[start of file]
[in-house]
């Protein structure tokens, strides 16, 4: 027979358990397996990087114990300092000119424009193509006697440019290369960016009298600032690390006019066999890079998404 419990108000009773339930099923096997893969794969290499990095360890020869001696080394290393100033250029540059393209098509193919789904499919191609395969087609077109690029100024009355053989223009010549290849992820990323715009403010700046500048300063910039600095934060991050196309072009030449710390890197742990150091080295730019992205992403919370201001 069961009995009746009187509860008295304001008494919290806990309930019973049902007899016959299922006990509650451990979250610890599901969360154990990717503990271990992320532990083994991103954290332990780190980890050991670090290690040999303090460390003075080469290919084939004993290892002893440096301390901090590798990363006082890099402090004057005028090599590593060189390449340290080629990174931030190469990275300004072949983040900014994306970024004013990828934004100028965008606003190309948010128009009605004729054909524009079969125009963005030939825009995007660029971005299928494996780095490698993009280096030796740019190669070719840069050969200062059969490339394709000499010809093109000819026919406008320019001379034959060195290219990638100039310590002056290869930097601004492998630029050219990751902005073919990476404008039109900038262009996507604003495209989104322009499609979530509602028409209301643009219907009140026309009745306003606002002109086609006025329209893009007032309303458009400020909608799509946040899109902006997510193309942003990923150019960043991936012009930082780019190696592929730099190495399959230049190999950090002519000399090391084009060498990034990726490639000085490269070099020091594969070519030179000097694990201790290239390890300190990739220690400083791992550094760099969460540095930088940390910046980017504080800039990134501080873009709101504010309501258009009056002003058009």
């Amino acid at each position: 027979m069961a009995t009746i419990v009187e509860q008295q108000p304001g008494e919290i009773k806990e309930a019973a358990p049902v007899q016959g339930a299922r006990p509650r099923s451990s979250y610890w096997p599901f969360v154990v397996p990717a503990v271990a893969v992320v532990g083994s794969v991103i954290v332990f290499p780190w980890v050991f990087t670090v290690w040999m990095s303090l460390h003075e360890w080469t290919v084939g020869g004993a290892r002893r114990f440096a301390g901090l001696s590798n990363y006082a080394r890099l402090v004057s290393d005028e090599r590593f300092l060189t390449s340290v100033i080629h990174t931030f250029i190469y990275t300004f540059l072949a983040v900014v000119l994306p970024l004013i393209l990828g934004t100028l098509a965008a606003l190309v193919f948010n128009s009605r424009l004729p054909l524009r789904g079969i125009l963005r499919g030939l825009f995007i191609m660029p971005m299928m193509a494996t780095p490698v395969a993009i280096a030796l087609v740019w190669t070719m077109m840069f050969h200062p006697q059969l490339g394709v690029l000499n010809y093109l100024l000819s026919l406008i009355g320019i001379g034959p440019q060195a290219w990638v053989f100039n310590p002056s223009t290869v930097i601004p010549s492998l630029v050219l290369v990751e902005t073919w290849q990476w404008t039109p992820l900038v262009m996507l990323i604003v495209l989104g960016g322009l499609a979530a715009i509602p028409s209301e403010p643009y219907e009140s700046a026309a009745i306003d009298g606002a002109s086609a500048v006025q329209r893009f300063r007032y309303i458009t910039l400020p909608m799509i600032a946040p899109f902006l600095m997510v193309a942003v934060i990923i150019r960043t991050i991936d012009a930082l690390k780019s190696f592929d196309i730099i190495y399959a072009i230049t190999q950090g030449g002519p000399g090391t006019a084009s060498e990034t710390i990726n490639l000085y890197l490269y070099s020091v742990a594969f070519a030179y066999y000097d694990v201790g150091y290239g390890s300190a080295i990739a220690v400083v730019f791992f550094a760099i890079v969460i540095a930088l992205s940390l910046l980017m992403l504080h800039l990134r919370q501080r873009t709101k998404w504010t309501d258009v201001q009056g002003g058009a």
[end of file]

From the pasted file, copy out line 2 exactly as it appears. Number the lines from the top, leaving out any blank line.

């Protein structure tokens, strides 16, 4: 027979358990397996990087114990300092000119424009193509006697440019290369960016009298600032690390006019066999890079998404 419990108000009773339930099923096997893969794969290499990095360890020869001696080394290393100033250029540059393209098509193919789904499919191609395969087609077109690029100024009355053989223009010549290849992820990323715009403010700046500048300063910039600095934060991050196309072009030449710390890197742990150091080295730019992205992403919370201001 069961009995009746009187509860008295304001008494919290806990309930019973049902007899016959299922006990509650451990979250610890599901969360154990990717503990271990992320532990083994991103954290332990780190980890050991670090290690040999303090460390003075080469290919084939004993290892002893440096301390901090590798990363006082890099402090004057005028090599590593060189390449340290080629990174931030190469990275300004072949983040900014994306970024004013990828934004100028965008606003190309948010128009009605004729054909524009079969125009963005030939825009995007660029971005299928494996780095490698993009280096030796740019190669070719840069050969200062059969490339394709000499010809093109000819026919406008320019001379034959060195290219990638100039310590002056290869930097601004492998630029050219990751902005073919990476404008039109900038262009996507604003495209989104322009499609979530509602028409209301643009219907009140026309009745306003606002002109086609006025329209893009007032309303458009400020909608799509946040899109902006997510193309942003990923150019960043991936012009930082780019190696592929730099190495399959230049190999950090002519000399090391084009060498990034990726490639000085490269070099020091594969070519030179000097694990201790290239390890300190990739220690400083791992550094760099969460540095930088940390910046980017504080800039990134501080873009709101504010309501258009009056002003058009």